In the acclaimed film “Kingsman: The Secret Service,” the young hero fights a villain, who, having lost faith in the ability of mankind to make the efforts to curb emissions, and fight global warming, decides to try and kill most of humanity to save the planet and himself. The idea that curbing emissions will not be enough, or will not happen fast enough and other means will be needed is gaining traction. If you are to be a villain and expect to find how to commit global scale killings, stop reading here because this piece is about geoengineering: a new field of climate science, which intends to curb global warming through global scale projects.

The technologies presented here are actually envisioned by some scientists as a way to fight global warming. These projects are assembled into a much larger field now called geoengineering. The main idea is that humanity will not be able to decrease emissions enough and that very large-scale ways of fighting global warming are all or part of the solution.

What are the common points behind these techniques? Their very wide reach. They counteract climate change not through reducing the amount of greenhouse gas emissions but using natural phenomena and enhancing them by human interaction.

There are two broad categories of geoengineering: carbon storage and solar radiation management.

Capturing carbon out of the atmosphere and storing it permanently somewhere has been in the air for quite some time now. A lot of these techniques are currently at the stage of prototyping or early production.

But let us focus on the techniques that could qualify as geoengineering by either their ability to be scaled up easily, or the broad reach of the project. A good illustration of this technology is the use of algae to store carbon. Some companies are already working on storing carbon by cultivating fast growing algae. A geoengineering technique using the same base idea is called ocean fertilizing.

Sometimes there are some seemingly spontaneous peaks of algae population in the ocean, usually so big that the ocean takes a slightly different tint that can be seen from space. The factor limiting the occurrence of such phenomena is usually the amount of iron in the water. So, some scientists had the idea to drop iron in the ocean in order to spur the growth of the algae, and increase the carbon storage potential of the oceans.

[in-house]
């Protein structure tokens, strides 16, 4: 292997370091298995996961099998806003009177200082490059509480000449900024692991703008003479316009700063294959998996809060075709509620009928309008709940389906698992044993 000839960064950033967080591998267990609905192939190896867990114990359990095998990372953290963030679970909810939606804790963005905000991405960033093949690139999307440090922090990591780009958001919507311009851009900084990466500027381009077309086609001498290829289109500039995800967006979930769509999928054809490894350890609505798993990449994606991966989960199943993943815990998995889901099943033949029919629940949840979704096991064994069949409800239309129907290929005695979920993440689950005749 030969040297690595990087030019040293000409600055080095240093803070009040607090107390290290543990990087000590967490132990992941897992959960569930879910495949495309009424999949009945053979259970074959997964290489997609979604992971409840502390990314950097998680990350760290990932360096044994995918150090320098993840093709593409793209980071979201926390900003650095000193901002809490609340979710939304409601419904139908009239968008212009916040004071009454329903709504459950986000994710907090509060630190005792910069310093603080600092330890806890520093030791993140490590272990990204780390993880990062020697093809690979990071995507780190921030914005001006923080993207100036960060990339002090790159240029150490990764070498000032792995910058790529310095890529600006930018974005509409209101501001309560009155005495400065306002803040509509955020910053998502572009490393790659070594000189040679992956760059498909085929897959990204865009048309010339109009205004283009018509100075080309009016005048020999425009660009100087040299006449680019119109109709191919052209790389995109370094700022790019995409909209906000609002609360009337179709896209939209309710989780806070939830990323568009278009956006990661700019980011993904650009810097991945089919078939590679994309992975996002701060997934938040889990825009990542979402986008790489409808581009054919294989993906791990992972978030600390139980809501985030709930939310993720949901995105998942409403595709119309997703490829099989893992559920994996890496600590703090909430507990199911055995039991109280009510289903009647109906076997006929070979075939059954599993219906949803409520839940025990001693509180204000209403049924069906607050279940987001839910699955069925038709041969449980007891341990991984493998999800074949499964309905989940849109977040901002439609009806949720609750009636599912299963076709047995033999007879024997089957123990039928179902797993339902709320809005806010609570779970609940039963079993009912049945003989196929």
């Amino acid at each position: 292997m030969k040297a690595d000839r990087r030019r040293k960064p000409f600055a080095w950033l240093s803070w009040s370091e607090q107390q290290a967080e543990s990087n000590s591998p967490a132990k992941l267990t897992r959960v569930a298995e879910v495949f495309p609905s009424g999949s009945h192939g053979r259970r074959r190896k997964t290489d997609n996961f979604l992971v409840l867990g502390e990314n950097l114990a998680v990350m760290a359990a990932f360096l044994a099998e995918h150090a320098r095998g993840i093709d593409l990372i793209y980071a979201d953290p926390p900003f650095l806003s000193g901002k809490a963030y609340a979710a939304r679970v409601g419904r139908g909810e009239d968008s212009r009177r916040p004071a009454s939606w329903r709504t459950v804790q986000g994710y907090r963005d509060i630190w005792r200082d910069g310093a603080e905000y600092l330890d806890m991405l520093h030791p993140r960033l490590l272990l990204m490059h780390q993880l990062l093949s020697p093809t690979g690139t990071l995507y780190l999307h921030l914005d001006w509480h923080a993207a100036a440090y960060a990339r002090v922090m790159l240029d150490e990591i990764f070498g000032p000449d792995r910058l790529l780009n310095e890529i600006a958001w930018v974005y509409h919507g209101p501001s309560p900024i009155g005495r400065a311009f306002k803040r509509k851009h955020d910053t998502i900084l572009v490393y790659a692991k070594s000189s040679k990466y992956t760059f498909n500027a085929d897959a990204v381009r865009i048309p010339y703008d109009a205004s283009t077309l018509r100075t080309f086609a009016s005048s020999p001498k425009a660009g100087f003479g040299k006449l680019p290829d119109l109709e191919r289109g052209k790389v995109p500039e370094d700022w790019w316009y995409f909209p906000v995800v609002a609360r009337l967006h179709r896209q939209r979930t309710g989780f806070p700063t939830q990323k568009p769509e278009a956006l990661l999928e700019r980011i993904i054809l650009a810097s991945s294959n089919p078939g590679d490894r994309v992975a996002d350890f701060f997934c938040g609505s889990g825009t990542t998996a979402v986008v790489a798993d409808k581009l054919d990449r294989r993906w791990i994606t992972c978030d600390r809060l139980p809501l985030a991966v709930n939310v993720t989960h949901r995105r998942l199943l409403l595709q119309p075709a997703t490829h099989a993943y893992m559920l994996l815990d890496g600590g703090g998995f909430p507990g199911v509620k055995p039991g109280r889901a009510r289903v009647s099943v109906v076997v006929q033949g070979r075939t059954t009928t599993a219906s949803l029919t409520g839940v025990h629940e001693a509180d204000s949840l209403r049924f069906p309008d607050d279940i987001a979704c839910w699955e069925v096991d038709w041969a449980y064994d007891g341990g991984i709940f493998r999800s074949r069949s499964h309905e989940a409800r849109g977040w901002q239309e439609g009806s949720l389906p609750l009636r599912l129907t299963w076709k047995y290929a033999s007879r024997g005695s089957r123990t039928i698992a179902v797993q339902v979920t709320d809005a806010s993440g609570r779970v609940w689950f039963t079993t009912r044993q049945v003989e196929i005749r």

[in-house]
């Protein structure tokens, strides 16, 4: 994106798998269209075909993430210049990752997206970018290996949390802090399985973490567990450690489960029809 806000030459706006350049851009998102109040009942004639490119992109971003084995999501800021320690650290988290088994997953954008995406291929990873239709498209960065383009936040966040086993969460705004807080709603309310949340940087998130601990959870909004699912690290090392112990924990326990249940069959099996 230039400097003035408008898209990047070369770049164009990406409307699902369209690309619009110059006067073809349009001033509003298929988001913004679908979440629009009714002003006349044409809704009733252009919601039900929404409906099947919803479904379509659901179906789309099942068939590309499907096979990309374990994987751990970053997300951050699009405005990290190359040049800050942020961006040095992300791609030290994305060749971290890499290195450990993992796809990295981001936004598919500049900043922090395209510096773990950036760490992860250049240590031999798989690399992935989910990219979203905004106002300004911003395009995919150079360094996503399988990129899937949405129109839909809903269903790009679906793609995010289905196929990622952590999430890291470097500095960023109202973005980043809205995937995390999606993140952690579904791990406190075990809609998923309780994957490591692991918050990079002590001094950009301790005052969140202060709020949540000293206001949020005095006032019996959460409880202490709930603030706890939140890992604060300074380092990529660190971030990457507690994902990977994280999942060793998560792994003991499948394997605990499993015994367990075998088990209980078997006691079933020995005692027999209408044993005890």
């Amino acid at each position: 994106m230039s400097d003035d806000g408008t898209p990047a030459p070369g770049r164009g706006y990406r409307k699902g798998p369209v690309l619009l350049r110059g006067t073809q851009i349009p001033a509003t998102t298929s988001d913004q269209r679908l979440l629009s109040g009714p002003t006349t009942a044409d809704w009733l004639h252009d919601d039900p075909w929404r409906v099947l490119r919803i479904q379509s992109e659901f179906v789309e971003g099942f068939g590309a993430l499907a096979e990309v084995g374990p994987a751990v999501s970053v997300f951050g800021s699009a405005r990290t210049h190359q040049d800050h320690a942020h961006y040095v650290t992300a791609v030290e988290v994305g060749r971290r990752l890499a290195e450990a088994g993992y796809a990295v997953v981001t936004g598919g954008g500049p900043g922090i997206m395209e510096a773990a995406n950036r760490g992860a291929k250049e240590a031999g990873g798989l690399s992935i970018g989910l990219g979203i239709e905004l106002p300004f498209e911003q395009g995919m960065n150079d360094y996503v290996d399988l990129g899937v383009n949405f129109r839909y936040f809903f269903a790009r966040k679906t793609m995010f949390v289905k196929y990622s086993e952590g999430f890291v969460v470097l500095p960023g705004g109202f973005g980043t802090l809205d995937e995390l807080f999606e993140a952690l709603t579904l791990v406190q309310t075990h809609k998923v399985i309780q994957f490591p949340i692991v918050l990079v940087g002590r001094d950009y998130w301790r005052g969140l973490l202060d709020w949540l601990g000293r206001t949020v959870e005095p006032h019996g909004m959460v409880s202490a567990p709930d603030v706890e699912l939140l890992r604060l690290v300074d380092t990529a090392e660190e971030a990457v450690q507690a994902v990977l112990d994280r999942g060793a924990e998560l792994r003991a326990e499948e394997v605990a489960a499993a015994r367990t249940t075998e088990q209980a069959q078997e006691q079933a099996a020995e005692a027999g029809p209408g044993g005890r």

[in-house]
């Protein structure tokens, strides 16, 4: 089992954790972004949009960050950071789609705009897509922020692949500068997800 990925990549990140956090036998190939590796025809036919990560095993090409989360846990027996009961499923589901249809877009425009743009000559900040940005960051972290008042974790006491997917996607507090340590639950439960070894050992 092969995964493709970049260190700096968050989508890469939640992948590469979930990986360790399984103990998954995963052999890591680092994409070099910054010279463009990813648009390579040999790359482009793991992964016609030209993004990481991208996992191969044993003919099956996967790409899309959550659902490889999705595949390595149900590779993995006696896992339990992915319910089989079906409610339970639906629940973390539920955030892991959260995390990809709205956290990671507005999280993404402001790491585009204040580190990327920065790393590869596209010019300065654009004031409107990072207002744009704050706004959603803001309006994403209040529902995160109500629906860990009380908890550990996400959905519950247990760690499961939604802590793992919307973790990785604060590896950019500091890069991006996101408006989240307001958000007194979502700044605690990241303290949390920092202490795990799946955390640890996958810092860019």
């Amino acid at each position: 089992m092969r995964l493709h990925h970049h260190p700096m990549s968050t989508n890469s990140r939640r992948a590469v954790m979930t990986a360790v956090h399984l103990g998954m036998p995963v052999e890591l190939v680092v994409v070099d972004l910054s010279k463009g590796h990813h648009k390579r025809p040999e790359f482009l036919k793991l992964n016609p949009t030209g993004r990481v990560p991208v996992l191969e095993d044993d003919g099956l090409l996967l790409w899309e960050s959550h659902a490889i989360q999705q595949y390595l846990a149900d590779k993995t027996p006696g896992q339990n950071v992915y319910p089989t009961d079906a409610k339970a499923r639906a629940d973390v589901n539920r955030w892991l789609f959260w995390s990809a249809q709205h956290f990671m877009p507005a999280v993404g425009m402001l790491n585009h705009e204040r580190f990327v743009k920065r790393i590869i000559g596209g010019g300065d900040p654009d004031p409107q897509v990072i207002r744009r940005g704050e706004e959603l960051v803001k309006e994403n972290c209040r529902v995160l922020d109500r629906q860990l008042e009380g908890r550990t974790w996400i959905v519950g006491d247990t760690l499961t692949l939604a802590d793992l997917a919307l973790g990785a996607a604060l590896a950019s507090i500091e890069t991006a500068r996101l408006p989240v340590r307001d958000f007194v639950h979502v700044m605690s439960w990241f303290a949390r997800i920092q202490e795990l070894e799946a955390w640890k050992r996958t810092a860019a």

Another process, that uses the same approach to speed up the natural carbon storage process is weathering. Through its history, Earth naturally regulated the CO2 amounts in the atmosphere by a process called weathering. When it rains a part of the atmospheric CO2 is diluted in the rain and when the rain comes in contact with certain minerals, a reaction takes place whereby the CO2 is permanently stored in the mineral.

The main problem of this process, in the fight against manmade emissions, is that it is very slow. But some scientists had ideas for speeding up the process: by breaking up the rocks, they increased the available surface area for the reaction to happen, and by putting those rocks in naturally CO2 rich waters, the amounts of CO2 captured could be greatly increased. The applications are vast by putting them on the coast, rivers, even in fields.

In Solar radiation management (SRM) the idea is to counteract the effects of greenhouse gases by decreasing the amount of solar radiation that the earth receives. It is actually an old idea used in many Maghreb countries, where in traditional medinas, all the buildings were painted in white. This idea, that clearer colours of materials reflect more of the energy and tend to stay colder is regaining traction. Recently, Los Angeles made the headlines, by painting all the streets of a few block in white to decrease the temperature of the city that suffers a lot from the urban heat island phenomenon.